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The Signal | Friday, February 9, 1973.
A brief board of trustees meeting at College of the Canyons Tuesday night ended before polls closed at 8 p.m., and a few wives, students, and college officials drifted into seats in the board room.
On a blackboard in front of the room, trustee chairman Bruce Fortine drew lines and columns, ready to post election results in the college's $8 million bond issue. It needed 66.6 percent of the vote to pass.
"Did the rain help or hurt us?" people asked.
The first answer, recorded by business manager Robert Berson on his calculating machine, was encouraging if inconclusive. Absentee ballots went 27-11 for the bonds, a comfortable 71.05 percent.
Then, only minutes apart, people came sloshing through the door in the modest temporary building, lugging metal boxes about the size of fruit cartons. They turned in slips with results.
An hour and a quarter later, as grins in the crowd widened, the 28th and last precinct came in. The final total showed that the bonds had reaped an overwhelming 79.7 percent approval — four out of every five of the 4,550 ballots.
The next day, a spokesman for the office of Chancellor of Community Colleges in Sacramento said, "That is the highest percentage we have heard of since this office was created five years ago."
Both Fortine and college president Robert Rockwell credited the victory to diligent precinct work by students and citizens.
The light vote — 19.5 percent of the 23,100 registered voters in the area — is standard for school elections, which generally bring about a 20-percent turnout. Only two precincts, one in the retirement community of Friendly Valley and the other in Castaic, failed to muster a two-thirds majority. However, the two Friendly Valley precincts, normally strongly against bond issues, together gave the college a 66.3 percent affirmative vote, a hair short of the two-thirds requirement.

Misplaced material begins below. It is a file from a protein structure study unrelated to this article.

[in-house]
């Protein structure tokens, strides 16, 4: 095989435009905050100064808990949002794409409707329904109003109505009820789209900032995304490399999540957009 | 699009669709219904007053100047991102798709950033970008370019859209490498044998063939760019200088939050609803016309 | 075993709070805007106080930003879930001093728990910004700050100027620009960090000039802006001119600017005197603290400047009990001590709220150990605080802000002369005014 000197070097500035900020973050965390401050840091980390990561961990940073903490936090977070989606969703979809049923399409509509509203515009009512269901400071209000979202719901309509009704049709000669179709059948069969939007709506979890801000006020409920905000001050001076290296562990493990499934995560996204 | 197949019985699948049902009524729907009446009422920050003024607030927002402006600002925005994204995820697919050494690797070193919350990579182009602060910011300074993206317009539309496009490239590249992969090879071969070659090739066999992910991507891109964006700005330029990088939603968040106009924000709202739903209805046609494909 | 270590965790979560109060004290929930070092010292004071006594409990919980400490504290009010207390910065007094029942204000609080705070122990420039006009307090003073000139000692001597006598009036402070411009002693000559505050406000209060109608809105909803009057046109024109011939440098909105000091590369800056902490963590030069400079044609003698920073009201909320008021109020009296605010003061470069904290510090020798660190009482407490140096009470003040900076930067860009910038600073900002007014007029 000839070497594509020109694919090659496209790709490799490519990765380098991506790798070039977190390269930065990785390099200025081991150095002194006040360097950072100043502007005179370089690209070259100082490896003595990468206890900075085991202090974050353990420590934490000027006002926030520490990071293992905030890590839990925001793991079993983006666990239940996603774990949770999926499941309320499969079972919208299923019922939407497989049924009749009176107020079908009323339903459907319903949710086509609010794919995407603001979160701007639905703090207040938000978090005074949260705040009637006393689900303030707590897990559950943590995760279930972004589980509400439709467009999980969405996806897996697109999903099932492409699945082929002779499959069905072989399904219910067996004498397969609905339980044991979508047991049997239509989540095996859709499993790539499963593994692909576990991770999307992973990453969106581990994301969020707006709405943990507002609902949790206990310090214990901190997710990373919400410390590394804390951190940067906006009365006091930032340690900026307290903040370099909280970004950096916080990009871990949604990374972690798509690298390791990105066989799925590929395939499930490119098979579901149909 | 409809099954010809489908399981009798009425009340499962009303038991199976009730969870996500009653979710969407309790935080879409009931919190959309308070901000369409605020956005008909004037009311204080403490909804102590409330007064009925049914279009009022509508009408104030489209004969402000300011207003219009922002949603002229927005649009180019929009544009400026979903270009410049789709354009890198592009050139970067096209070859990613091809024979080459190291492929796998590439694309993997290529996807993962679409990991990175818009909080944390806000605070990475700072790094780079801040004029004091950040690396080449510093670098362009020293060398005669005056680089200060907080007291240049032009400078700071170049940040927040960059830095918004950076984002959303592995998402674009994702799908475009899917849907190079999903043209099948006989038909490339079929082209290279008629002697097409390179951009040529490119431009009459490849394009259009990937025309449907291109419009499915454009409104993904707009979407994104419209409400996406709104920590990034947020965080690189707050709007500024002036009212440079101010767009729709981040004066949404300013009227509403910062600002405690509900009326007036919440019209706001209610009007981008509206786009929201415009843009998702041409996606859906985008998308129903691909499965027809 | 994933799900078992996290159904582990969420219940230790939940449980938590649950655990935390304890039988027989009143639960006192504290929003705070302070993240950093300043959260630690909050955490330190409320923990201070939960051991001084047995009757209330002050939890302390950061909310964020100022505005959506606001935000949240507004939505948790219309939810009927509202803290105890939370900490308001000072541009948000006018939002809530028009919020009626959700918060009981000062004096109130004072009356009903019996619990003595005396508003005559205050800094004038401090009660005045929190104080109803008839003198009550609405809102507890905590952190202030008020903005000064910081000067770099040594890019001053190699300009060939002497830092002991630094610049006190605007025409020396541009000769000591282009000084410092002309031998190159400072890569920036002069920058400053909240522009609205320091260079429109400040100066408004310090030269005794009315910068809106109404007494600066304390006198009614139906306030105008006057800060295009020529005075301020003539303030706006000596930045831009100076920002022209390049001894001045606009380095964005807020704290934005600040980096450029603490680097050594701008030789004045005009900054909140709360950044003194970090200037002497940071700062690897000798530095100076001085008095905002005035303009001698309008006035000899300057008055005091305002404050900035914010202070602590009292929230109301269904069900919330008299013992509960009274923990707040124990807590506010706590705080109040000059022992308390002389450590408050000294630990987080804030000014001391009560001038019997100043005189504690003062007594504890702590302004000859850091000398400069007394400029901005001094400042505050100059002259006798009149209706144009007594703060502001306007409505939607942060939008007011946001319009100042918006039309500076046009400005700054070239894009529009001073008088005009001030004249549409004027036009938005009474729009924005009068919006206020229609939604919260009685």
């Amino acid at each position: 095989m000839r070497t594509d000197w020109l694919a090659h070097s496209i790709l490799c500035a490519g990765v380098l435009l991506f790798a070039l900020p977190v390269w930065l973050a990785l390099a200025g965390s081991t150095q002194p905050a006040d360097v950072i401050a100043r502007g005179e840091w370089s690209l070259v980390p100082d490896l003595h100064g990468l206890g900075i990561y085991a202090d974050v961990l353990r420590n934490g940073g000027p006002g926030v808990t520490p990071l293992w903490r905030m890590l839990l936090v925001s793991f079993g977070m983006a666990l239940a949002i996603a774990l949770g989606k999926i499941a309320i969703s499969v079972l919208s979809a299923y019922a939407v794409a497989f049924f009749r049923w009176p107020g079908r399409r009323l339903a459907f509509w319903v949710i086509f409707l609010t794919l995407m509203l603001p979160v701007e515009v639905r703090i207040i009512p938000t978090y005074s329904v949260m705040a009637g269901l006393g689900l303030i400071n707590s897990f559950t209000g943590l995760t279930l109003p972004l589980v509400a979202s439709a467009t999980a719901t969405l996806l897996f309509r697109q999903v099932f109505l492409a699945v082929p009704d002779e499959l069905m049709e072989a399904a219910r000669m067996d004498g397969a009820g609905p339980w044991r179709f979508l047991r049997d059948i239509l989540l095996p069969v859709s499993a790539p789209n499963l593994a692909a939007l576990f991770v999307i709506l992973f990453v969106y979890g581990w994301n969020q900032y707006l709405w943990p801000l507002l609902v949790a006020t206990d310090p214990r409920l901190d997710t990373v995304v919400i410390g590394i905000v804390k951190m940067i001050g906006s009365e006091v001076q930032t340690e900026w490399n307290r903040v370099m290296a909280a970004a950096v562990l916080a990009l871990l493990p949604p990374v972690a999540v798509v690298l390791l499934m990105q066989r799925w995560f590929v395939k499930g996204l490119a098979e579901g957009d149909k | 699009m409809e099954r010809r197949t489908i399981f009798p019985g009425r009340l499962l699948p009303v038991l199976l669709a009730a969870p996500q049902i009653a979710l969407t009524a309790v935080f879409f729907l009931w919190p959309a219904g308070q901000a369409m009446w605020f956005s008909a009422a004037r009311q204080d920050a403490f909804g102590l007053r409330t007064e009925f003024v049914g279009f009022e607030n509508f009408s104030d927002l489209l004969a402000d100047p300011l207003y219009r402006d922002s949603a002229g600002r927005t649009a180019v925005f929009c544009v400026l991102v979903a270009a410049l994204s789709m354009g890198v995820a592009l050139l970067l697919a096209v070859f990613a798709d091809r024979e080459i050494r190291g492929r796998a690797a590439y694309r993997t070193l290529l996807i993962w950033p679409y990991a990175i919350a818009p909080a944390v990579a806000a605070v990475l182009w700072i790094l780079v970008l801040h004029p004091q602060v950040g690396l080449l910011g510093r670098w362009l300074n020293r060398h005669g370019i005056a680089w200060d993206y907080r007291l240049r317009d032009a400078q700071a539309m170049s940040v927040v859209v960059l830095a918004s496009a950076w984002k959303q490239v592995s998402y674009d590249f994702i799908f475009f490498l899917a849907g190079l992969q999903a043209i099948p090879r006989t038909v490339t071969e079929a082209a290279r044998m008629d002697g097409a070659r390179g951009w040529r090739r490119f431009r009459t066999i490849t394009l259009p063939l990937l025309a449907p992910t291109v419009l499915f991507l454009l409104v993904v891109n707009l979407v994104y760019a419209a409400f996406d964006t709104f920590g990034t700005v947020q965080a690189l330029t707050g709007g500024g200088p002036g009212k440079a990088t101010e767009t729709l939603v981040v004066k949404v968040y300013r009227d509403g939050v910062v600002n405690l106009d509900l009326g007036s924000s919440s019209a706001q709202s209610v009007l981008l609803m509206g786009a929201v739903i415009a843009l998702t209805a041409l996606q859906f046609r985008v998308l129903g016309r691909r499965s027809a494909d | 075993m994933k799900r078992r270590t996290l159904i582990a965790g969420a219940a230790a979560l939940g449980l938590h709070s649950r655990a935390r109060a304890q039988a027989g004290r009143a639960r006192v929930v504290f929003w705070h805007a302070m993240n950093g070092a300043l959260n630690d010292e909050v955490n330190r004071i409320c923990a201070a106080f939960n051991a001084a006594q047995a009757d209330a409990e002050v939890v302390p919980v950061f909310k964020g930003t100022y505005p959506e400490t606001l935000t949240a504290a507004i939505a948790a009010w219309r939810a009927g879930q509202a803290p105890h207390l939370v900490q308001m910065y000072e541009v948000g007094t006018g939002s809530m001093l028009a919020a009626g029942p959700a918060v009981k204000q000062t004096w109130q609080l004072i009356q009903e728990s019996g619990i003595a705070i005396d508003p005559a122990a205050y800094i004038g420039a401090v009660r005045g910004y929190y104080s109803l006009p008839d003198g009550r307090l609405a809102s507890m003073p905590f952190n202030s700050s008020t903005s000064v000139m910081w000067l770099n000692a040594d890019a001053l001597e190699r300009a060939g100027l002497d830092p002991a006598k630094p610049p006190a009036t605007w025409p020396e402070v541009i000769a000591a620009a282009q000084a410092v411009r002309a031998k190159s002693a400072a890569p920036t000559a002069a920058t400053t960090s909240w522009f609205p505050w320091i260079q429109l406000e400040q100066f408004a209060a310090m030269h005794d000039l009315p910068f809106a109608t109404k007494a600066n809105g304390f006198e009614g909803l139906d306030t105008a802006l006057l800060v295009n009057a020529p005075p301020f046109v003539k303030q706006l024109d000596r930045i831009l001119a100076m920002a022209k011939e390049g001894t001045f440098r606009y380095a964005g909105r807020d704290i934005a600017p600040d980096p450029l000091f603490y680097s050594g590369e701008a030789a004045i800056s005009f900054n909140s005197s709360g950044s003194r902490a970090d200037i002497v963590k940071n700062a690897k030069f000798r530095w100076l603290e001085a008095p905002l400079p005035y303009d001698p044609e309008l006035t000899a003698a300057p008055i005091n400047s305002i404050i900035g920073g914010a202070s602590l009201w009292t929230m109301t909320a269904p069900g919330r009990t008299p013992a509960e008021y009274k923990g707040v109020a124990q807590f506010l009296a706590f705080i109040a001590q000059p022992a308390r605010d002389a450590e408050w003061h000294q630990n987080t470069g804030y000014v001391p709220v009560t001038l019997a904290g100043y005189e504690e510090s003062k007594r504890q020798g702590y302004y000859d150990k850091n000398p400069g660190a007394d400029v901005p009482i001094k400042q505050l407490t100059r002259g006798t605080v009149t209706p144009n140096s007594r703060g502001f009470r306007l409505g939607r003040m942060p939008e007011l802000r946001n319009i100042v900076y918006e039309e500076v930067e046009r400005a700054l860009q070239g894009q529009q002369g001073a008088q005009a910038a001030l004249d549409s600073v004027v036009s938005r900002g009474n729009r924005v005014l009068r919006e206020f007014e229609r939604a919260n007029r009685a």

Highest approval was the 90.4 percent at Old Orchard clubhouse in Valencia.
College trustees said they expect to move forward as quickly as possible with construction of the finished campus. Scheduled for completion this fall, from previous bond funds, are an instructional center and automotive shop.
The college has also been granted state funds toward a student activity center, including music rooms. On the program are a science laboratory building, a vocational building, a gymnasium with covered swimming pool, and a stadium.
The Chancellor's office has said that the college is currently entitled to an additional $8 million of state aid to help complete the campus.
The actual funding of the aid, however, awaits approval by various state agencies, including the Departments of Finance and Public Works, and the Legislature and Governor.
College officials are optimistic about getting the state money because a junior college bond issue for just that purpose was passed at last November's election.